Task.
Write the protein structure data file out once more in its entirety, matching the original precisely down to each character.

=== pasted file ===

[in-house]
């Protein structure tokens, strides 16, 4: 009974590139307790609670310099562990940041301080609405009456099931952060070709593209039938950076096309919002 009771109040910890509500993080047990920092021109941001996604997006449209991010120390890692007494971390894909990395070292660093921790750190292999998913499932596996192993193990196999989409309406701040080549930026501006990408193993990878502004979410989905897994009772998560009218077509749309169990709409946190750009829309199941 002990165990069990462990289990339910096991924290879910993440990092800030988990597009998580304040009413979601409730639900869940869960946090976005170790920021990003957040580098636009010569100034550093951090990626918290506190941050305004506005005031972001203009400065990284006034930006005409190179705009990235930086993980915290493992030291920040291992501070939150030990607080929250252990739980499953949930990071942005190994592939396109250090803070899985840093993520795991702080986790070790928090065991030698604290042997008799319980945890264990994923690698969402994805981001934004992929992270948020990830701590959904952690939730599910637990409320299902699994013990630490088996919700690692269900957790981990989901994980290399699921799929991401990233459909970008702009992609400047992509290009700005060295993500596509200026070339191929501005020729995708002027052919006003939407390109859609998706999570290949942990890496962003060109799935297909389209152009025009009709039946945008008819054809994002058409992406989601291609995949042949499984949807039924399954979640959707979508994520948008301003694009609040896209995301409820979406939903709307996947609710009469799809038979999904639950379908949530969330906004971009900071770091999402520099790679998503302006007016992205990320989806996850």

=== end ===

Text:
[in-house]
């Protein structure tokens, strides 16, 4: 009974590139307790609670310099562990940041301080609405009456099931952060070709593209039938950076096309919002 009771109040910890509500993080047990920092021109941001996604997006449209991010120390890692007494971390894909990395070292660093921790750190292999998913499932596996192993193990196999989409309406701040080549930026501006990408193993990878502004979410989905897994009772998560009218077509749309169990709409946190750009829309199941 002990165990069990462990289990339910096991924290879910993440990092800030988990597009998580304040009413979601409730639900869940869960946090976005170790920021990003957040580098636009010569100034550093951090990626918290506190941050305004506005005031972001203009400065990284006034930006005409190179705009990235930086993980915290493992030291920040291992501070939150030990607080929250252990739980499953949930990071942005190994592939396109250090803070899985840093993520795991702080986790070790928090065991030698604290042997008799319980945890264990994923690698969402994805981001934004992929992270948020990830701590959904952690939730599910637990409320299902699994013990630490088996919700690692269900957790981990989901994980290399699921799929991401990233459909970008702009992609400047992509290009700005060295993500596509200026070339191929501005020729995708002027052919006003939407390109859609998706999570290949942990890496962003060109799935297909389209152009025009009709039946945008008819054809994002058409992406989601291609995949042949499984949807039924399954979640959707979508994520948008301003694009609040896209995301409820979406939903709307996947609710009469799809038979999904639950379908949530969330906004971009900071770091999402520099790679998503302006007016992205990320989806996850």